Make no mistake, this line of (sic) reasoning is another in an on-going series of blunders by Suson and Lefkowitz. Rather than demonstrating that the court erred in its application of the law as to its finding of the facts and presenting an argument, Suson attempts to claim that the court erred in its application of the law as to its finding of the facts, because he and his attorney didn't like what the court found to be the facts. Basically, a clumsy attempt at an end run around the standard for appeal, and an obvious one, at that.

Adopting the Suson model for appeal would render the Appellate Division to a simple and comedic process:

"The basis of our appeal, your honor? Oh, we didn't like the ruling."

Despite the fact that the only issues that an appeal on this level can raise is whether the court erred in his application of the law, Suson apparently missed the memo, as he then goes on in what is called "Facts and Background" to basically, once again, provide his resume, and his own slanted version of prior events and testimony.

In no modest terms, Suson states: "Plaintiff, a former theatrical scholarship winner to the University of Texas, has written and starred in numerous off-Broadway plays in New York, most notably in the off-Broadway production of "Taxicab Chronicles" to critical acclaim, being called "Talented" and "Impressively Versatile" by the New York Times (October 8, 1999). This same play was covered numerous times by defendants in the New York Post."

Apparently, humility is not a part of Suson's "versatility" toolbox.

Suson goes on to claim, in part: "Plaintiff was a winner of the prestigious Kodak Medallion for photography at age 17..."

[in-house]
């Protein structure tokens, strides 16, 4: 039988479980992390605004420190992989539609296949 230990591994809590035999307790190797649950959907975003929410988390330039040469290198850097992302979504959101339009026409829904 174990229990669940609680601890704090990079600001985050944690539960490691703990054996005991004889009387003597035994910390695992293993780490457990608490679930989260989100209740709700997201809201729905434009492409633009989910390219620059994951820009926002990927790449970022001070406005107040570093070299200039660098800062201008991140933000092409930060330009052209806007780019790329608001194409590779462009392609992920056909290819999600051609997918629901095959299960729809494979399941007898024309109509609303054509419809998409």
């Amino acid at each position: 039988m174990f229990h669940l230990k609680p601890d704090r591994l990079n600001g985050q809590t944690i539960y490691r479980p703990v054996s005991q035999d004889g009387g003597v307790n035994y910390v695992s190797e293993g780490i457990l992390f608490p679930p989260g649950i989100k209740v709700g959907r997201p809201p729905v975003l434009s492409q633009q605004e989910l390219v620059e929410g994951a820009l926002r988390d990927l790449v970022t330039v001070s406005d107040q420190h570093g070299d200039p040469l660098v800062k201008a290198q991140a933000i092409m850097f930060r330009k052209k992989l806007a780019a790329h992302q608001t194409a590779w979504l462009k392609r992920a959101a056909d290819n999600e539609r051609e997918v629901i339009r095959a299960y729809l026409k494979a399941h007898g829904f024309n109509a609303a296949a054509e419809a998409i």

Note: We have contacted the Eastman House (eastmanhouse.org): their researchers and those they recommended we contact were unable to verify Suson's claim of winning the award. Suson's name is not in the list of Kodak Medallion winners.
 

Suson not on award list


The rest of the appeal is more of the same: name dropping and pompous bragging in an attempt to reintroduce the same testimony that was already refuted by the court.


Oral Arguments and Supplemental Motion



After what has been described as a "poor and painful performance" during the oral arguments presented to the court by Suson's attorney, Jared Lefkowitz, Suson, sensing the need to somehow boost the case, filed the following motion on January 16, 2008:

"Plaintiff/Appellant Gary Marlon Suson ("Suson"), Founder of the Non-Profit "Ground Zero Museum Workshop" in the County of New York, hereby submits this motion to request permission to submit a Supplemental Brief in Support of Oral Argument. As this Court is aware, this case was heard for oral argument on December 8, 2008. During that hearing, Justices Schoenfeld, McKeon and Heitler posed to Plaintiff's Attorney several detailed questions regarding Plaintiff Suson's defamation lawsuit against the New York Post. Many of these questions concerned the ample evidence in the record demonstrating "actual malice," and why summary judgment should have been denied.

Although Plaintiff is well aware of the unorthodox nature of such a motion after oral argument, Plaintiff asks special consideration of this submission in light of the subject matter and the unfair and detrimental effect these stories had on his life. Mr. Suson, a Fire Department of New York ("FDNY") Honorary Battalion Chief by Special Appointment of FDNY Commissioner Nicholas Scoppetta, respectfully requests that he be given permission to submit, in his own words, clear and concise reasons as to why this case should be heard by a jury of his peers. Based on the facts of record in this case and evidence of public record, it is clear that Plaintiff was caught in the middle of a political dispute between two powerful union members with an aggravated and documented history of disputes, and that Plaintiff was used as a pawn to settle this old score through the help of seasoned, fire union writer Cynthia Fagen of the New York Post, who printed lies, cited unreliable sources and turned a blind eye to "truth" regarding Plaintiff.